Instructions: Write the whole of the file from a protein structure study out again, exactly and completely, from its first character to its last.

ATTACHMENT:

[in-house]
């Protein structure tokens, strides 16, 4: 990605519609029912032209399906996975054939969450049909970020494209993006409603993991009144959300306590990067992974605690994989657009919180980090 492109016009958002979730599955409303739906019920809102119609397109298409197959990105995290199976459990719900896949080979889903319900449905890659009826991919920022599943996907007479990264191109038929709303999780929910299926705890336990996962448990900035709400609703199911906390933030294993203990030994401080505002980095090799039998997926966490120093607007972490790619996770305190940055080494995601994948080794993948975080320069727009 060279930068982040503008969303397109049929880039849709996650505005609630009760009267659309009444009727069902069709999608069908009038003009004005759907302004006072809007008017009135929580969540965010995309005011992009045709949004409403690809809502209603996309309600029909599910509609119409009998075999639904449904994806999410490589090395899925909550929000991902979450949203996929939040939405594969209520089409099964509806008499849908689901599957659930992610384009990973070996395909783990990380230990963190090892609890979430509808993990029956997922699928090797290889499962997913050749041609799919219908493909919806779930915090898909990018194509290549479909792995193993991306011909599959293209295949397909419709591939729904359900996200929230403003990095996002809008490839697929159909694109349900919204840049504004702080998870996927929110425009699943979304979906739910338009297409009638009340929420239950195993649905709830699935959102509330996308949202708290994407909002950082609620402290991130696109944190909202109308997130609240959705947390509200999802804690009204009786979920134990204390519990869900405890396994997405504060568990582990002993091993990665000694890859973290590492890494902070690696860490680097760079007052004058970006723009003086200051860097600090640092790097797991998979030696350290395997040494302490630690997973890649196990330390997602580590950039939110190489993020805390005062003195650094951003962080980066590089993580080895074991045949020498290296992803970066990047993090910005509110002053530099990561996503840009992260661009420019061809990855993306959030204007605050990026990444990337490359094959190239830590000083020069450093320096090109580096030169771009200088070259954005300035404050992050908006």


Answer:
[in-house]
């Protein structure tokens, strides 16, 4: 990605519609029912032209399906996975054939969450049909970020494209993006409603993991009144959300306590990067992974605690994989657009919180980090 492109016009958002979730599955409303739906019920809102119609397109298409197959990105995290199976459990719900896949080979889903319900449905890659009826991919920022599943996907007479990264191109038929709303999780929910299926705890336990996962448990900035709400609703199911906390933030294993203990030994401080505002980095090799039998997926966490120093607007972490790619996770305190940055080494995601994948080794993948975080320069727009 060279930068982040503008969303397109049929880039849709996650505005609630009760009267659309009444009727069902069709999608069908009038003009004005759907302004006072809007008017009135929580969540965010995309005011992009045709949004409403690809809502209603996309309600029909599910509609119409009998075999639904449904994806999410490589090395899925909550929000991902979450949203996929939040939405594969209520089409099964509806008499849908689901599957659930992610384009990973070996395909783990990380230990963190090892609890979430509808993990029956997922699928090797290889499962997913050749041609799919219908493909919806779930915090898909990018194509290549479909792995193993991306011909599959293209295949397909419709591939729904359900996200929230403003990095996002809008490839697929159909694109349900919204840049504004702080998870996927929110425009699943979304979906739910338009297409009638009340929420239950195993649905709830699935959102509330996308949202708290994407909002950082609620402290991130696109944190909202109308997130609240959705947390509200999802804690009204009786979920134990204390519990869900405890396994997405504060568990582990002993091993990665000694890859973290590492890494902070690696860490680097760079007052004058970006723009003086200051860097600090640092790097797991998979030696350290395997040494302490630690997973890649196990330390997602580590950039939110190489993020805390005062003195650094951003962080980066590089993580080895074991045949020498290296992803970066990047993090910005509110002053530099990561996503840009992260661009420019061809990855993306959030204007605050990026990444990337490359094959190239830590000083020069450093320096090109580096030169771009200088070259954005300035404050992050908006």